Also, hair follicle morphogenesis can be induced by implanting dermal papilla cells under an appropriately receptive epithelium (Jahoda et al., 1984). Finally, it has been shown that implanting few cells of follicle dermal sheath tissue from the scalp from an adult human male is sufficient to form new dermal papillae and induce new hair follicles in the skin of a genetically unrelated female (Reynolds et al., 1999). There is substantial evidence from bioassays that cultured dermal papilla cells can secrete a number of cytokines, growth factors and other, yet unidentified bioactive molecules that influence growth in other dermal papilla cells, outer root sheath cells, keratinocytes, and endothelial cells (Stenn et al., 1996). Finally, the hair cycle is subjected to cycle modulation by numerous extrinsic influences, such as androgens (4)

Anrogenetic Alopecia (AGA) is characterized by progressive shortening of the duration of anagen with successive hair cycles, leading to decreased numbers of hair in anagen at any given time, and progressive follicular miniaturization with conversion of terminal to vellus-like follicles (Paus and Cotsarelis, 1999). The result is increased shedding of short-lived telogen hairs (telogen effluvium), while the affected hair follicles produce shorter, finer hairs that cover the scalp poorly. Since AGA involves a process of premature termination of anagen associated with premature entry into catagen, it is critically important to dissect the molecular controls of the anagen– catagen transformation of the hair cycle (Paus, 1996). Catagen has been suggested to occur as a consequence of decreased expression of anagen maintaining factors, such as insulin-like growth factor 1 (IGF-1), basic fibroblast growth factor (bFGF), and vascular endothelial growth factor (VEGF), and increased expression of cytokines promoting apoptosis, such as transforming growth factor beta 1 (TGFb 1), interleukin-1alpha (IL-1a), and tumor necrosis factor alpha (TNFa). Responses to androgens are obviously also intrinsic to the individual hair follicle: not only

does the response vary from stimulation to inhibition of hair growth depending on the body site, but androgen sensitivity also varies within individual areas, i.e. regression in AGA occurs in a patterned, progressive manner. Since many extrinsic hair growth-modulatory factors, such as androgens (Randall et al., 1992), apparently operate at least in part via the dermal papilla, research is currently also focused on identifying androgen-regulated factors deriving from dermal papilla cells. Of the several factors that have been suggested to play a role in hair growth, so far only insulin-like growth factor (IGF-1) has been reported as altered in vitro by androgens (Itami et al., 1995), and stem cell factor (SCF) has been found to be produced in higher amounts by androgen-dependent beard cells than in control non-balding scalp cells, presumably also in response to androgens (Hibberts et al., 1996). Since SCF is the ligand for the cell surface receptor c-kit on melanocytes, this may also play a role for hair pigmentation.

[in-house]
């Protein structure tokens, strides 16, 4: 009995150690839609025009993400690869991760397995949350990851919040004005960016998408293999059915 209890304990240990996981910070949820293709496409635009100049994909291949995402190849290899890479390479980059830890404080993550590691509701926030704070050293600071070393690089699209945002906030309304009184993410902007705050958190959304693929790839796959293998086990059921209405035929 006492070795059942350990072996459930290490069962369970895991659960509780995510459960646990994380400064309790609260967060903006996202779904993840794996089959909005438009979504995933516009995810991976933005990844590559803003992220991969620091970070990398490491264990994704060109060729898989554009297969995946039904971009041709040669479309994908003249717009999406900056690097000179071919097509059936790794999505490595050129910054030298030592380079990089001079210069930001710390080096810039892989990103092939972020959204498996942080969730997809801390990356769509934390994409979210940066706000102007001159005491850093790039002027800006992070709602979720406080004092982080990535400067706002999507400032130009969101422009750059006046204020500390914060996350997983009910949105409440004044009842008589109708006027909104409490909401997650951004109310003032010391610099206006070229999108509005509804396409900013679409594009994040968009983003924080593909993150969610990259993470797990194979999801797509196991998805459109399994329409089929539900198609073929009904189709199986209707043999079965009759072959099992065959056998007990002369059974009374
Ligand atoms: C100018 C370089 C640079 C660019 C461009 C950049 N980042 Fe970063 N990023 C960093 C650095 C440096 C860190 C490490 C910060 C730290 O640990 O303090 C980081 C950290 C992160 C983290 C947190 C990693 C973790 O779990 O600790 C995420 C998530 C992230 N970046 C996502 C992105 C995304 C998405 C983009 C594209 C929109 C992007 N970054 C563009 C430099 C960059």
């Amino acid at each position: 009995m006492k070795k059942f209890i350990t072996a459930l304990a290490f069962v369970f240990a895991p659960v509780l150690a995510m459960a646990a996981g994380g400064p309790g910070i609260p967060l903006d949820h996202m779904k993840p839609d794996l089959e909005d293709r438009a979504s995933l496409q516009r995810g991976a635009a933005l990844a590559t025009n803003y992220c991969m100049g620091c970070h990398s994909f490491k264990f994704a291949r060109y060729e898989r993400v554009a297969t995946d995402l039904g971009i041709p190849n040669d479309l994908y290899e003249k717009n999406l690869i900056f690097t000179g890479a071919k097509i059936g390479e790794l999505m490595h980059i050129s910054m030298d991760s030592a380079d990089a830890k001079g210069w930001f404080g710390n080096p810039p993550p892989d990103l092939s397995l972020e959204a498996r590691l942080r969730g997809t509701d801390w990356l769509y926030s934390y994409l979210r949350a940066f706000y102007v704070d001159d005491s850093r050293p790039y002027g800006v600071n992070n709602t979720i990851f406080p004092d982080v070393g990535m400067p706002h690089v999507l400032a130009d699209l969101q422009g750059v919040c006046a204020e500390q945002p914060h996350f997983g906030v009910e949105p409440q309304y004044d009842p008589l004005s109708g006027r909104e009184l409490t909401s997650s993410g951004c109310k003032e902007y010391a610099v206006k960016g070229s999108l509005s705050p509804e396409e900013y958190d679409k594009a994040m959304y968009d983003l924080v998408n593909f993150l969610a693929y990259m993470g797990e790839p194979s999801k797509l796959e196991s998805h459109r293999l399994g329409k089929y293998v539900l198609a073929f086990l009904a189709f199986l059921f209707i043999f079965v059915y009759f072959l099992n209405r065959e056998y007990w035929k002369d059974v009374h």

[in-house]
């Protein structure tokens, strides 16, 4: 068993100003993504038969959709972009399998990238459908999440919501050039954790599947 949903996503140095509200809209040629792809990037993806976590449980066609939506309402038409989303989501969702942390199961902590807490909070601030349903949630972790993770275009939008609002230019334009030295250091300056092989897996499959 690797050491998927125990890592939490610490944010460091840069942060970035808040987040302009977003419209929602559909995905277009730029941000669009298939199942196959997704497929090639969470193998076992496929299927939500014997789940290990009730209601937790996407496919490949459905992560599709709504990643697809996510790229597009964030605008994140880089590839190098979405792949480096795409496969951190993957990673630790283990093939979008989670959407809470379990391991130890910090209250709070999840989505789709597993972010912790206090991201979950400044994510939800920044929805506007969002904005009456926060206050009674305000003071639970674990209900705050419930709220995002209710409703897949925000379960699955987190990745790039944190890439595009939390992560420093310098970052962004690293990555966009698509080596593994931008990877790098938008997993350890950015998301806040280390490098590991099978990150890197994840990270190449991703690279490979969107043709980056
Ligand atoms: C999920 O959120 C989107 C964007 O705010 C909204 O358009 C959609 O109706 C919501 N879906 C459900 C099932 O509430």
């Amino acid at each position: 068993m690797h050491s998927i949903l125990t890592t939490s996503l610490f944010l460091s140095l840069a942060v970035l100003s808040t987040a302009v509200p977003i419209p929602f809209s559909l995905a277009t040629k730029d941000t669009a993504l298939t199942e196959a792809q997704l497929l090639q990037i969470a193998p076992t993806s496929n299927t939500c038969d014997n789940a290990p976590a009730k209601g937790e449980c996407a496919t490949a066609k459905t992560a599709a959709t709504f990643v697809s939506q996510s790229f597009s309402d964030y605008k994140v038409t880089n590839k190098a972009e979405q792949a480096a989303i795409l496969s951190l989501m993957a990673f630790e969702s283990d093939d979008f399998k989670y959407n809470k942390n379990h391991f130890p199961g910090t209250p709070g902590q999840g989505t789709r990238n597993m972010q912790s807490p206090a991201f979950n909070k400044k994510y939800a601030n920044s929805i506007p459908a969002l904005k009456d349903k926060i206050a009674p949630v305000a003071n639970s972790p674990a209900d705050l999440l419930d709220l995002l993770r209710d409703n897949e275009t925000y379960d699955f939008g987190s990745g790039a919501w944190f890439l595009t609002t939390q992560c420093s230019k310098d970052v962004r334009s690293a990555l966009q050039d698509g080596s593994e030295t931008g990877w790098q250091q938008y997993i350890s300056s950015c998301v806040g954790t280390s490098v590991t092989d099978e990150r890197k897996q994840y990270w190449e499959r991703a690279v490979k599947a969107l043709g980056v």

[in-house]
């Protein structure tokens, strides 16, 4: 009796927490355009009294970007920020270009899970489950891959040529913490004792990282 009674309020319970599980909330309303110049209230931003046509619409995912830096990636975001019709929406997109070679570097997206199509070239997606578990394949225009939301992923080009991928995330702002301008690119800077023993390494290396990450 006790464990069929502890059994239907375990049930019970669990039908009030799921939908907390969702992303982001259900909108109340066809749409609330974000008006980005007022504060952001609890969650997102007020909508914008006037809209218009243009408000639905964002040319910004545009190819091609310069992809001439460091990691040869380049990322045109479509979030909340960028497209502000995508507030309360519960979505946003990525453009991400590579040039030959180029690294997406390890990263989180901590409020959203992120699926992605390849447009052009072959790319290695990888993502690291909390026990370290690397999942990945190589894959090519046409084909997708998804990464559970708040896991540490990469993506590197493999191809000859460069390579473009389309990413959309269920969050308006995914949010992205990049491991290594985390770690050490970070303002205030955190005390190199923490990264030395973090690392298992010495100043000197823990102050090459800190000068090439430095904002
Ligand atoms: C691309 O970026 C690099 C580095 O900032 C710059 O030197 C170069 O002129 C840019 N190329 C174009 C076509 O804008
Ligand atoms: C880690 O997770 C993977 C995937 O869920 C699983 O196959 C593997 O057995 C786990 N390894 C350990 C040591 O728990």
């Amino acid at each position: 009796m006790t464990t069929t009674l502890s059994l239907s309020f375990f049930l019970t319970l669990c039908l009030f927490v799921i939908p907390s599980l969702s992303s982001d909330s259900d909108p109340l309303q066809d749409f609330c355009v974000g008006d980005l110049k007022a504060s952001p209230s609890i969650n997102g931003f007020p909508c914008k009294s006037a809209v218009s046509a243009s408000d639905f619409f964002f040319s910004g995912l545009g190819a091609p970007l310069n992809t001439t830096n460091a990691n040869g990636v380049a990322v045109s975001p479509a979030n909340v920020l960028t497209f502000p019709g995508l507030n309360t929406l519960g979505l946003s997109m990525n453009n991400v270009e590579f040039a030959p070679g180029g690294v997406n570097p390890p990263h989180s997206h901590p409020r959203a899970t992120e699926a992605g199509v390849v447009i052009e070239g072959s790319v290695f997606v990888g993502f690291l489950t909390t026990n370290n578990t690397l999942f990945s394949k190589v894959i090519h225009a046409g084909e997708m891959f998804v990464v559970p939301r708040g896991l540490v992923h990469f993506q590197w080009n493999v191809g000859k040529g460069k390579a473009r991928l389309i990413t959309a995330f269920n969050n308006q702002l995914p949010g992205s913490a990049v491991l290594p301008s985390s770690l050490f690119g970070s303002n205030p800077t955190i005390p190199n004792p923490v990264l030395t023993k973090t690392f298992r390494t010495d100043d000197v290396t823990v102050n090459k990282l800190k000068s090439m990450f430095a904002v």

The free radical nitric oxide, generated by different types of epidermal and dermal cells, has been identified as an important mediator in various physiological and pathophysiological processes of the skin, such as regulation of blood flow, melanogenesis, wound healing, and hyperproliferative skin diseases. This biomolecule is apparently formed by the endothelial isoform of nitric oxide synthase, which was detected at the mRNA and protein levels. Remarkably, basal NO level was enhanced threefold by stimulating dermal papilla cells with 5α-dihydrotestosterone (DHT) but not with testosterone. NO is a signaling molecule in human dermal papilla cells and implicate basal and androgen-mediated NO production to be involved in the regulation of hair follicle activity.(11)

References:

  1. Trüeb RM. Molecular mechanisms of androgenetic alopecia. Experimental Gerontology.England: Elsevier Inc; 2002;37:981-990.
  2. Balañá, María Eugenia, Hernán Eduardo Charreau, and Gustavo José Leirós. “Epidermal Stem Cells and Skin Tissue Engineering in Hair Follicle Regeneration.” World Journal of Stem Cells 7.4 (2015): 711–727. PMC. Web. 3 Dec. 2016.
  3. Yang CC, Cotsarelis G. Review of hair follicle dermal cells. J Dermatol Sci. 2010;57:2–11. [PMC free article] [PubMed]
  4. Paus R, Foitzik K. In search of the “hair cycle clock”: a guided tour. Differentiation. 2004;72:489–511. [PubMed]
  5. Otberg N, Richter H, Schaefer H, Blume-Peytavi U, Sterry W, Lademann J. Variations of hair follicle size and distribution in different body sites. J Invest Dermatol. 2004;122:14–19. [PubMed]
  6. Stenn KS, Paus R. Controls of hair follicle cycling. Physiol Rev. 2001;81:449–494. [PubMed]
  7. Millar SE. Molecular mechanisms regulating hair follicle development. J Invest Dermatol. 2002;118:216–225. [PubMed]
  8. Harel S, Higgins CA, Cerise JE, Dai Z, Chen JC, Clynes R, et al. Pharmacologic inhibition of JAK-STAT signaling promotes hair growth. Sci Adv. 2015;1(9):e1500973.PubMedPubMedCentralCrossRef
  9. Panchaprateep, R. and Asawanonda, P. (2014), Insulin-like growth factor-1: roles in androgenetic alopecia. Exp Dermatol, 23: 216–218. doi:10.1111/exd.12339
  10. Mohammadi Parvaneh, Youssef Khalil Kass, Abbasalizadeh Saeed, Baharvand Hossein, and Aghdami Nasser. Stem Cells and Development. December 2016, 25(23): 1767-1779. doi:10.1089/scd.2016.0137.
  11. Wolf R, Schönfelder G, Paul M, Blume-Peytavi U. Nitric oxide in the human hair follicle: constitutive and dihydrotestosterone-induced nitric oxide synthase expression and NO production in dermal papilla cells. Journal of Molecular Medicine. 2003;81:110-117.